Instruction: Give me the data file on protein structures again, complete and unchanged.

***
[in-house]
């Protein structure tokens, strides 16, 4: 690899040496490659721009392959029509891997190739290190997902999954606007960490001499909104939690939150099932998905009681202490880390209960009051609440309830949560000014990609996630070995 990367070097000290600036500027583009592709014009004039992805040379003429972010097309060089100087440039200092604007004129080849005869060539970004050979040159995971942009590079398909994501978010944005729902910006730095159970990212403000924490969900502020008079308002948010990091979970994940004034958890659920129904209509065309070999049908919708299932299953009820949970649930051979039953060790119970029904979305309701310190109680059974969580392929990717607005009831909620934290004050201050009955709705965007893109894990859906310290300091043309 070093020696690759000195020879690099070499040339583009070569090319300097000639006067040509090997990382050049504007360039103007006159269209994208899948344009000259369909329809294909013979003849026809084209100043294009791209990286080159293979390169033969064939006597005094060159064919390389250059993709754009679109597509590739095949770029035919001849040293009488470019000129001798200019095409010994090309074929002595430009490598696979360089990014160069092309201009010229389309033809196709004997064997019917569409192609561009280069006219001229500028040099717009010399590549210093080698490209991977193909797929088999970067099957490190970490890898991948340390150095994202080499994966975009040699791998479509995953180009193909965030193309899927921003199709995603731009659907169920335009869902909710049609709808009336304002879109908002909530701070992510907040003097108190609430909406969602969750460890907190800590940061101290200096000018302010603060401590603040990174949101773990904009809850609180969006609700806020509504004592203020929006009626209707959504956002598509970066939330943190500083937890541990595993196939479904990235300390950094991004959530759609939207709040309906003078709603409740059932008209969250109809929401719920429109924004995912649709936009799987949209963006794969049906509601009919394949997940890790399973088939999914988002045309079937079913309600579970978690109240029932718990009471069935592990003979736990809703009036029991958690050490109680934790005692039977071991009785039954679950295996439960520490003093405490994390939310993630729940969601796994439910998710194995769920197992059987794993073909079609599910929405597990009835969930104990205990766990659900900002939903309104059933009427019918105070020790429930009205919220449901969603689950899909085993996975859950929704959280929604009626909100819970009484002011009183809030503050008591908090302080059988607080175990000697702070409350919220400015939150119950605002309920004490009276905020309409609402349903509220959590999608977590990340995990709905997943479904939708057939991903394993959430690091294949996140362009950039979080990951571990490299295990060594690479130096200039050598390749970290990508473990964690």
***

[in-house]
């Protein structure tokens, strides 16, 4: 690899040496490659721009392959029509891997190739290190997902999954606007960490001499909104939690939150099932998905009681202490880390209960009051609440309830949560000014990609996630070995 990367070097000290600036500027583009592709014009004039992805040379003429972010097309060089100087440039200092604007004129080849005869060539970004050979040159995971942009590079398909994501978010944005729902910006730095159970990212403000924490969900502020008079308002948010990091979970994940004034958890659920129904209509065309070999049908919708299932299953009820949970649930051979039953060790119970029904979305309701310190109680059974969580392929990717607005009831909620934290004050201050009955709705965007893109894990859906310290300091043309 070093020696690759000195020879690099070499040339583009070569090319300097000639006067040509090997990382050049504007360039103007006159269209994208899948344009000259369909329809294909013979003849026809084209100043294009791209990286080159293979390169033969064939006597005094060159064919390389250059993709754009679109597509590739095949770029035919001849040293009488470019000129001798200019095409010994090309074929002595430009490598696979360089990014160069092309201009010229389309033809196709004997064997019917569409192609561009280069006219001229500028040099717009010399590549210093080698490209991977193909797929088999970067099957490190970490890898991948340390150095994202080499994966975009040699791998479509995953180009193909965030193309899927921003199709995603731009659907169920335009869902909710049609709808009336304002879109908002909530701070992510907040003097108190609430909406969602969750460890907190800590940061101290200096000018302010603060401590603040990174949101773990904009809850609180969006609700806020509504004592203020929006009626209707959504956002598509970066939330943190500083937890541990595993196939479904990235300390950094991004959530759609939207709040309906003078709603409740059932008209969250109809929401719920429109924004995912649709936009799987949209963006794969049906509601009919394949997940890790399973088939999914988002045309079937079913309600579970978690109240029932718990009471069935592990003979736990809703009036029991958690050490109680934790005692039977071991009785039954679950295996439960520490003093405490994390939310993630729940969601796994439910998710194995769920197992059987794993073909079609599910929405597990009835969930104990205990766990659900900002939903309104059933009427019918105070020790429930009205919220449901969603689950899909085993996975859950929704959280929604009626909100819970009484002011009183809030503050008591908090302080059988607080175990000697702070409350919220400015939150119950605002309920004490009276905020309409609402349903509220959590999608977590990340995990709905997943479904939708057939991903394993959430690091294949996140362009950039979080990951571990490299295990060594690479130096200039050598390749970290990508473990964690």